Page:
What It’s Actually Like to Be a Reddit Moderator

When you think of Reddit, you probably picture a website full of funny memes and videos. But there’s more to Reddit to see. In fact, Reddit is one of the most popular websites in the world, with millions of users and billions of page views every month.

And behind every subreddit, there are moderators. These are the people who keep the subreddit running smoothly and make sure the content is up to date.

So, what is it really like to be a Reddit moderator?

Reality is how Reddit moderators

Well, I’m glad you asked. For starters, work is a lot of work and can often be daunting. But at the same time, it’s also incredibly rewarding – being able to shape and influence an entire community is a huge responsibility, but also a wonderful one.

In short, being a Reddit moderator is like herding cattle. But it’s also one of the most unique and exciting jobs you can have.

Here’s what I’ve learned as a Reddit moderator…

1. Censorship is not as easy as it looks

I’m a moderator for r/barista, a subreddit for baristas and coffee professionals with over 70,000 subscribers. And believe me, it’s not as easy as it looks.

There are a lot of moving parts to moderating a subreddit. From dealing with trolls and spammers to managing community rules and keeping the conversation flowing, there’s a lot to keep an eye on. And that’s not to mention the fact that you’re constantly juggling competing requirements — from users who want more moderation to those who think you’re being too strict.


But in the end, it’s all worth it when you see the community come together and build something special. That feeling is what keeps me coming back every day.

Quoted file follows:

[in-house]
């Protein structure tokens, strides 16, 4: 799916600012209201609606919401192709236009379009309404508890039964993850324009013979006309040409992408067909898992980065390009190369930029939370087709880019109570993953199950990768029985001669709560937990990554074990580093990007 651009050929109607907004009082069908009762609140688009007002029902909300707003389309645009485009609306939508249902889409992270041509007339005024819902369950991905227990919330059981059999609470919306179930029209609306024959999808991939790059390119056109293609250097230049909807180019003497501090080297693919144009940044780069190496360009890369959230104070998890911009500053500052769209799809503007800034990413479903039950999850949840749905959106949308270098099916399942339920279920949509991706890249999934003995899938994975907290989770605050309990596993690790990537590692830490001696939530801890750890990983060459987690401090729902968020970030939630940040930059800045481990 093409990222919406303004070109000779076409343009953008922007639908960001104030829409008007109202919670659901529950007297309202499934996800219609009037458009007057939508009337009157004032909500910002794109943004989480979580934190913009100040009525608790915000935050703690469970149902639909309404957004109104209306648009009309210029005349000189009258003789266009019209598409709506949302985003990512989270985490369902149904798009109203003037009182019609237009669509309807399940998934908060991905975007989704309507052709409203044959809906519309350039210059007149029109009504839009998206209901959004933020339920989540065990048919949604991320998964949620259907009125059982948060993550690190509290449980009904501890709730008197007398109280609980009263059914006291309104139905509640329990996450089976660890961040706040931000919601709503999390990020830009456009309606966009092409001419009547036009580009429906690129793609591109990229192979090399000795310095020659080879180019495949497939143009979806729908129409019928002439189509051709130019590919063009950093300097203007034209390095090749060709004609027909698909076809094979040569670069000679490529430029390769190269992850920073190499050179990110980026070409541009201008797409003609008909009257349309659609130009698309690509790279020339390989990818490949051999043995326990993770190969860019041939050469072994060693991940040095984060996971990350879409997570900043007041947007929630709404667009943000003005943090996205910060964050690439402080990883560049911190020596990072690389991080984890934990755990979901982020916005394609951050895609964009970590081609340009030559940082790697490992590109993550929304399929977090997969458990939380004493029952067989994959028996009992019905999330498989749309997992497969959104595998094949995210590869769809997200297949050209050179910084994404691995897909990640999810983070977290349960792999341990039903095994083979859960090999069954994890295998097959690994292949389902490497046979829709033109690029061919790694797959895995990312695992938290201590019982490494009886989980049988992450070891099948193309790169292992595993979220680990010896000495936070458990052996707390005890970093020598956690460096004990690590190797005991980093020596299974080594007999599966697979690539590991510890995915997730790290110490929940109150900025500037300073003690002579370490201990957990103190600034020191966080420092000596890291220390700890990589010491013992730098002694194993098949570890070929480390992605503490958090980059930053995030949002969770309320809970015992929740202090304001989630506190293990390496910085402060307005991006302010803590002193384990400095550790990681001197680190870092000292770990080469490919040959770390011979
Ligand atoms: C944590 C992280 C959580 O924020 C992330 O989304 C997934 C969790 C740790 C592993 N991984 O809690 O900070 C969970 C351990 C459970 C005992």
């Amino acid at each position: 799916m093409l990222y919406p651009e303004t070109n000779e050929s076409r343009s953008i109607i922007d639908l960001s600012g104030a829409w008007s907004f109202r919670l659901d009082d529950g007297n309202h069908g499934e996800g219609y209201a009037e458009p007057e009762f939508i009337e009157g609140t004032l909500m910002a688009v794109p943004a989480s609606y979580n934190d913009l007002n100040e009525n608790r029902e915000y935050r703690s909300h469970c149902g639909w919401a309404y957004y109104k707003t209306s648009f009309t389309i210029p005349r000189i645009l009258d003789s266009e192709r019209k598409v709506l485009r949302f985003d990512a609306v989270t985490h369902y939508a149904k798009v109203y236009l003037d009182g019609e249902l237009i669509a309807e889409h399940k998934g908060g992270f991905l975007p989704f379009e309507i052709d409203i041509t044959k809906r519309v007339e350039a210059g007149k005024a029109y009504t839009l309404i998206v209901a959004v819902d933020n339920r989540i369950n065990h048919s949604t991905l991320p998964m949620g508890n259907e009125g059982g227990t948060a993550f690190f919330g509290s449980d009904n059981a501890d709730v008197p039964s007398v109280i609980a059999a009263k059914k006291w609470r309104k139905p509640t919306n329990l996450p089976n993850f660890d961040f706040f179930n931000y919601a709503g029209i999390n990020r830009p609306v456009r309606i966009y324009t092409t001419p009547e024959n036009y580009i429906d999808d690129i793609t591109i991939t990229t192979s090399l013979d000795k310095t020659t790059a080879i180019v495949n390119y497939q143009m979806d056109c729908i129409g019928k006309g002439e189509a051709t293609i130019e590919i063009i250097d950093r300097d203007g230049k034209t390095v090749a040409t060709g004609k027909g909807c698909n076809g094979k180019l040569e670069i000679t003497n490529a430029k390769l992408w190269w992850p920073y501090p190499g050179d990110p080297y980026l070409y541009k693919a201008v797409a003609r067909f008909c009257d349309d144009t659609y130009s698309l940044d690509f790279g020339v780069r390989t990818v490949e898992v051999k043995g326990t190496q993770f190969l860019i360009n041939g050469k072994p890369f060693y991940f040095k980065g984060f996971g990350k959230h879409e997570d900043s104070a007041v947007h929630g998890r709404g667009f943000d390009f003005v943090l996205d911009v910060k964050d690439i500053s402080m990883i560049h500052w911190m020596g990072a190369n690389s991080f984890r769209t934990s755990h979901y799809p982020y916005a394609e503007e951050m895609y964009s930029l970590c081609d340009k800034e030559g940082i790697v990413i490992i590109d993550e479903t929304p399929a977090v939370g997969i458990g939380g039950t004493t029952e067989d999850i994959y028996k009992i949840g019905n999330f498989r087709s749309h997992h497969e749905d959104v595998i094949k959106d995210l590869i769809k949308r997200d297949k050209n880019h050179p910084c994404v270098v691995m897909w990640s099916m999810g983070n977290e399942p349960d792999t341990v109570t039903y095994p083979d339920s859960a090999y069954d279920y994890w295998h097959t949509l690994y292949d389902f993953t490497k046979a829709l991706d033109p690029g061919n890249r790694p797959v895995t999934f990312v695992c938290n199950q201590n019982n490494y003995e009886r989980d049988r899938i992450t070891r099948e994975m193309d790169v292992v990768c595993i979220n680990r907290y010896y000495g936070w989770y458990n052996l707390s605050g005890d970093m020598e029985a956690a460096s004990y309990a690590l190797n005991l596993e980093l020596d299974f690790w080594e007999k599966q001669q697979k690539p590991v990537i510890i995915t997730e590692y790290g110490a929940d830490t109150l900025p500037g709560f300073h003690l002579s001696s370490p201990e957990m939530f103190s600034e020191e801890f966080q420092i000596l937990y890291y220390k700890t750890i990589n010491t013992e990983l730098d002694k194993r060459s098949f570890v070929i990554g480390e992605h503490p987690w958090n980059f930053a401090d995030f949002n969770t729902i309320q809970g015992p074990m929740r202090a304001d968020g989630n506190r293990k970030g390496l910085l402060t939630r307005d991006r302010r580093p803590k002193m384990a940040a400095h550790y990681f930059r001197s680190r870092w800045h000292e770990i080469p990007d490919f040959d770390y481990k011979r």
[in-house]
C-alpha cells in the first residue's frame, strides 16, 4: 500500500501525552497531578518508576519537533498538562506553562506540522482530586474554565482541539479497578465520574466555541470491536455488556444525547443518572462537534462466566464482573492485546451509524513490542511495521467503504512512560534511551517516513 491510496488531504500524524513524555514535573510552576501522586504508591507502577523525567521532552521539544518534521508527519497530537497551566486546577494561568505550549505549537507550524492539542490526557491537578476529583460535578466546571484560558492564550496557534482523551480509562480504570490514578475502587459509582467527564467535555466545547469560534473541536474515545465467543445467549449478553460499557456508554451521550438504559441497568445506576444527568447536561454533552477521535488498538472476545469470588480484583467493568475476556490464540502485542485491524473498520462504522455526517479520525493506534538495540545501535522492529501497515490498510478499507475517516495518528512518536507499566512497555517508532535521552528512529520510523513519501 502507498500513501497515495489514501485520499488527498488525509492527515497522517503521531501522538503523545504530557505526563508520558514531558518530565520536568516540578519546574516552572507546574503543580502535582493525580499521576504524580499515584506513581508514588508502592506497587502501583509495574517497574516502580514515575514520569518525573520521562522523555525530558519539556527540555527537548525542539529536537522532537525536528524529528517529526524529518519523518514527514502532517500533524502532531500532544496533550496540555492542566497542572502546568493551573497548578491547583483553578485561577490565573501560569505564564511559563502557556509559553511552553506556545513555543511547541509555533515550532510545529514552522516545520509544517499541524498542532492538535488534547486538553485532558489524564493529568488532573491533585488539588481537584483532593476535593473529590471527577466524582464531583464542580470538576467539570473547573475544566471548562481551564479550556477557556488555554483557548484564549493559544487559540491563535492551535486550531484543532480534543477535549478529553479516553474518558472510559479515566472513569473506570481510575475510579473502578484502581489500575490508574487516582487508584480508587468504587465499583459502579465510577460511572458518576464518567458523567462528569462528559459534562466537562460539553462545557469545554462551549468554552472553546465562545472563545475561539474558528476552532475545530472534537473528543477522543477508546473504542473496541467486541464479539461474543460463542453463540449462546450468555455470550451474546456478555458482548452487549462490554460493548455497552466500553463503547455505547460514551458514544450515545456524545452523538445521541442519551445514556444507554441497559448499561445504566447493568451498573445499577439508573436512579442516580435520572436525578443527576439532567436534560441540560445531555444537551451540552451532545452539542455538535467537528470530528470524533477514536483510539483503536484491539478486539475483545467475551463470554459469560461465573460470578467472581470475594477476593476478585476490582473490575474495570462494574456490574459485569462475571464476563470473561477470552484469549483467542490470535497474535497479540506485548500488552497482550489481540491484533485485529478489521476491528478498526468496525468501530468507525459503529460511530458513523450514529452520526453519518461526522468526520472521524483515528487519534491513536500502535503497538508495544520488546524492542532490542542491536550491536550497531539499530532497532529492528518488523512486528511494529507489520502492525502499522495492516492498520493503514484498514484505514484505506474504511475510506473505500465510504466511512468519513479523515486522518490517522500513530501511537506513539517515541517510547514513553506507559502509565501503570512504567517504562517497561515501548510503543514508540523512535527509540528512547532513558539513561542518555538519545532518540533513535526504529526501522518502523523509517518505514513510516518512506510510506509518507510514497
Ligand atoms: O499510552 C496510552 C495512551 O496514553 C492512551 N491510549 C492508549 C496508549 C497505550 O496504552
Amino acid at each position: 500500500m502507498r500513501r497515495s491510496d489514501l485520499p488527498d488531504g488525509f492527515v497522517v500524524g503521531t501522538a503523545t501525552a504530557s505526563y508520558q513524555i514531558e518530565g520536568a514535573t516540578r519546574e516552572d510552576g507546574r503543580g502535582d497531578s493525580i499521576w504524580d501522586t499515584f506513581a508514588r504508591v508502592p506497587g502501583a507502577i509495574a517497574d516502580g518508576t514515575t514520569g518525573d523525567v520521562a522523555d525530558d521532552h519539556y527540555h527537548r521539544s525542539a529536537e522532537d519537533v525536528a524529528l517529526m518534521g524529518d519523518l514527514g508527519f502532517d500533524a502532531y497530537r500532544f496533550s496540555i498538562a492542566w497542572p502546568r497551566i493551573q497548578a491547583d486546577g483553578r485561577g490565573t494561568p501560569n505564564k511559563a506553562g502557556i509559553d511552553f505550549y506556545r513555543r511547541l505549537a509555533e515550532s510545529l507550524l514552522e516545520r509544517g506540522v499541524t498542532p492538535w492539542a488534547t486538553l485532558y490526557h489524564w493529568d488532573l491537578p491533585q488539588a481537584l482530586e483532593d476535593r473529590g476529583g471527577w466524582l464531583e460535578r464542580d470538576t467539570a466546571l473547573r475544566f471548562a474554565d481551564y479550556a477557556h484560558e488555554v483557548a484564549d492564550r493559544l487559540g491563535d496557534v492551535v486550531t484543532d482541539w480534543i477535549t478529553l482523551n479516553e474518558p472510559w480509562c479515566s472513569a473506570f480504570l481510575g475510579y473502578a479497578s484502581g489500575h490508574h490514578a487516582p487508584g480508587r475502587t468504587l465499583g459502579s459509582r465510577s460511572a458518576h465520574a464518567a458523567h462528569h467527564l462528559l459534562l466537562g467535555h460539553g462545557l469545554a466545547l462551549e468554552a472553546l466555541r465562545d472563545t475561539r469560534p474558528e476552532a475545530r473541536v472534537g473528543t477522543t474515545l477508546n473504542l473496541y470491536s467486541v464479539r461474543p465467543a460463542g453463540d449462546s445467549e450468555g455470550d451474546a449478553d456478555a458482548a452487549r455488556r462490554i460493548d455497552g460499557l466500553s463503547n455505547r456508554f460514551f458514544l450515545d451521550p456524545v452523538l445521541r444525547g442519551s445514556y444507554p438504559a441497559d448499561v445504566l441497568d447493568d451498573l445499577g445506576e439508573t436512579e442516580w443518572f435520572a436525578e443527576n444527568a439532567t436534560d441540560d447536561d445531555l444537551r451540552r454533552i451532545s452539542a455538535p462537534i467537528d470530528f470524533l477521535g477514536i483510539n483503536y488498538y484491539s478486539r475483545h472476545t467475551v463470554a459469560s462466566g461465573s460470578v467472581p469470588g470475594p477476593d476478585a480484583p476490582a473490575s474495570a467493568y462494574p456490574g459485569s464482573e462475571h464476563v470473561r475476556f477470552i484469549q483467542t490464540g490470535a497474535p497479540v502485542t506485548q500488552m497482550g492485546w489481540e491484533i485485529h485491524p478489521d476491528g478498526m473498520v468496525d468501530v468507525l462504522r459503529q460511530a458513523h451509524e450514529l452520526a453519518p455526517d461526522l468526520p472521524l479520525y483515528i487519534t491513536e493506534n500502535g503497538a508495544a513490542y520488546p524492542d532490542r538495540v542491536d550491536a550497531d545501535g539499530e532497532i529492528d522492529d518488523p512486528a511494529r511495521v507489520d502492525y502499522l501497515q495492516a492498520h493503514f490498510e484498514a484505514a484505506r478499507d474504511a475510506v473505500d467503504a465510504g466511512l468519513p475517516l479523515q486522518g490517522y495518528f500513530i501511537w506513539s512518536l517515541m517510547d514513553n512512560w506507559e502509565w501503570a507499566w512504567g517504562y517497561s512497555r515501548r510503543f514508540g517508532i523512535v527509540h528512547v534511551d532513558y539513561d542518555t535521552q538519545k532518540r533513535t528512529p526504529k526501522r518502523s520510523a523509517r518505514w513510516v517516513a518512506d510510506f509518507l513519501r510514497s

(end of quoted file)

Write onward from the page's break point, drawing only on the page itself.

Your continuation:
I’m glad the r/barista community is a supportive and active place for coffee professionals to connect and learn from each other. But it’s not always easy to get there.

2. You Need To Prepare For The Worst

Being a moderator also means preparing for the worst. Because no matter how well you control yourself, there will always be people who will try to ruin it for the sake of others.

Trolls, spamming, and scams are all too common on Reddit. And while tools are available to help deal with them, they are often not enough.

So as a moderator, you always have to be on tiptoe, ready to deal with any problems that arise. That means learning how to react quickly and effectively, no matter what situation you’re facing.

And be prepared. A lot of reports will come from users who are upset about something, from people being trolled without realizing it to people who are intentionally causing problems. Your job is to find out if there’s really something wrong or they’re just overreacting. From really weird questions to users just trying to stir up drama, you’ll see it all as a moderator.

3. You must be willing to make tough decisions

Speaking of tough situations, moderating a subreddit also means making tough decisions. And some of it can lead to heated debates among your fellow moderators.

For example, how strict should we be with the rules? Should we allow certain topics or types of content in our communities? Should we ban certain users?

These are difficult questions to answer, and there is no right or wrong way to do it. But as a moderator, you must be prepared to make the best decisions for your community, even if it means making people angry.

4. You need to be able to handle criticism

Of course, making tough decisions also means being prepared to face criticism. Whether it’s users who disagree with you or fellow moderators who want to promote their own agenda, moderating a subreddit can become political.

And that means learning to stay calm under pressure and handle any criticism that comes your way. Because in the end, the only thing that matters is what’s best for the community – even if people don’t always like it.

In the subreddit, people ask for advice on how to improve their latte skills. But sometimes, they don’t like the answer they get.